Sarcopenia Treatments and Therapies
Reduce the symptoms of sarcopenia by leading a healthier life.
As sarcopenia affects a significant portion of the population over 60 years old and as life expectancy continues to grow, addressing the symptoms of sarcopenia is of great importance! By making these simple changes to your life, you will be able to improve your quality of life.
Treatments and therapies for sarcopenia are divided into 3 major categories:
Exercise is a powerful medicine that can help mitigate the symptoms of a variety of conditions afflicting the aging population including sarcopenia, osteoporosis, cardiovascular diseases, diabetes and more. Exercise has been proven to improve the symptoms of sarcopenia and increase the quality of life of afflicted individuals.
"Exercise is a powerful medicine that can help mitigate the symptoms of a variety of conditions afflicting the aging population including sarcopenia, osteoporosis, cardiovascular diseases, diabetes and more."
In particular, strength training and balance exercises are crucial to maintain and potentially increase skeletal muscle mass. Balance exercises help with overall lower body strength and fall prevention.
The following video gives you a few exercises, well explained, which you can try at home. If you do not have a band, either skip the exercises or try them without the band.
If you are up for a challenge, you can try this next video which is a full body workout of higher intensity compared to the video above. Always remember to breathe and go at your own pace and take breaks whenever you need to. Also stop for water from time to time. Enjoy!
It has been shown that regular light to moderate intensity exercise helps improve the symptoms of sarcopenia. Exercise also has other benefits, including improved mental health, reduced risk of dementia and other neurodegenerative diseases, improved focus and better mobility and flexibility.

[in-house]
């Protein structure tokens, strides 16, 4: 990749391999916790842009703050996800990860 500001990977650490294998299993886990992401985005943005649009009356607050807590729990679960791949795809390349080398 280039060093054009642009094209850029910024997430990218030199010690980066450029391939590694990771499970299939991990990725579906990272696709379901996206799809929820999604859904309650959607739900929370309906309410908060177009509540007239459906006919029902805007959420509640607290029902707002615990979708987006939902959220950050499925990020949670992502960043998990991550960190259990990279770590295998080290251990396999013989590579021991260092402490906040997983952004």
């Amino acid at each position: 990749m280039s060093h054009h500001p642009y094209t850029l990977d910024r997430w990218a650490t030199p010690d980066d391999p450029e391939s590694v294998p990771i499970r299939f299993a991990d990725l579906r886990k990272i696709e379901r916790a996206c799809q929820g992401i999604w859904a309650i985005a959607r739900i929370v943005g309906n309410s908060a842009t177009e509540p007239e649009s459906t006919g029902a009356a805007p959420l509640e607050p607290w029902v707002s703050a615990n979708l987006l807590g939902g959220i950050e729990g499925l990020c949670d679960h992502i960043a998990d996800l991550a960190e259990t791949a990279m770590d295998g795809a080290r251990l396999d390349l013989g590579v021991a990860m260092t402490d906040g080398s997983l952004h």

"Exercise also has other benefits, including improved mental health, reduced risk of dementia and other neurodegenerative diseases, improved focus and better mobility and flexibility."
Therefore, it is highly recommended to exercise at least 1-2 a week in a group setting, as peer support is also a important factor, when it comes to sticking with an exercise program or a class.
Changes in diet has mixed results when it comes to improving quality of life due to sarcopenia (Cruz-Jentoft, 2014). It is well known that increasing protein intake while exercising more can increase muscle mass (Millward, 2012 and Robinson, 2018). However, as we get older, our ability to take in the amino acids from proteins to help build muscles decreases which is the major reason why protein supplements do not significantly help in the treatment of sarcopenia. Older adults can still take protein supplements but eating healthy foods packed with proteins can be as beneficial. Therefore, eating healthy (not over-eating and focusing on non-processed foods) should be a main focus of any individual, but particularly individuals with sarcopenia.
As for today, there are a few drugs which are undergoing clinical trial for the treatment or improvement of sarcopenia. The majority of the drugs considered for clinical trial involve manipulation of hormones including supplementation with testosterone as testosterone is known to increase skeletal muscle mass (Dennison, 2017)). Testosterone has well known side-effects which make it difficult to use as treatment on the long run. Another pathway that is being considered is myostatin. Myostatin is an inhibitor of muscle growth. Inhibition of myostatin could result in in muscle mass gains. Myostatin inhibitors are currently in phase II clinical trials. For more information, please refer to the article Epidemiology of sarcopenia and insights into possible therapeutic targets published by Dennison et al in Nature Reviews, Rheumatology in 2017.
Cruz-Jentoft, A. J., Landi, F., Schneider, S. M., Zúñiga, C., Arai, H., Boirie, Y., . . . Cederholm, T. (2014). Prevalence of and interventions for sarcopenia in ageing adults: A systematic review. Report of the international sarcopenia initiative (EWGSOP and IWGS). Age and Ageing, 43(6), 748-759. doi:10.1093/ageing/afu115
Dennison, E. M., Sayer, A. A., & Cooper, C. (2017). Epidemiology of sarcopenia and insight into possible therapeutic targets. Nature Reviews. Rheumatology, 13(6), 340-347. doi:10.1038/nrrheum.2017.60
Millward, D. J. (2012). Nutrition and sarcopenia: Evidence for an interaction. Proceedings of the Nutrition Society, 71(4), 1-10. doi:10.1017/S0029665112000201
Robinson, S. M., Reginster, J. Y., Rizzoli, R., Shaw, S. C., Kanis, J. A., Bautmans, I., . . . ESCEO working group. (2018). Does nutrition play a role in the prevention and management of sarcopenia? Clinical Nutrition, 37(4), 1121-1132. doi:10.1016/j.clnu.2017.08.016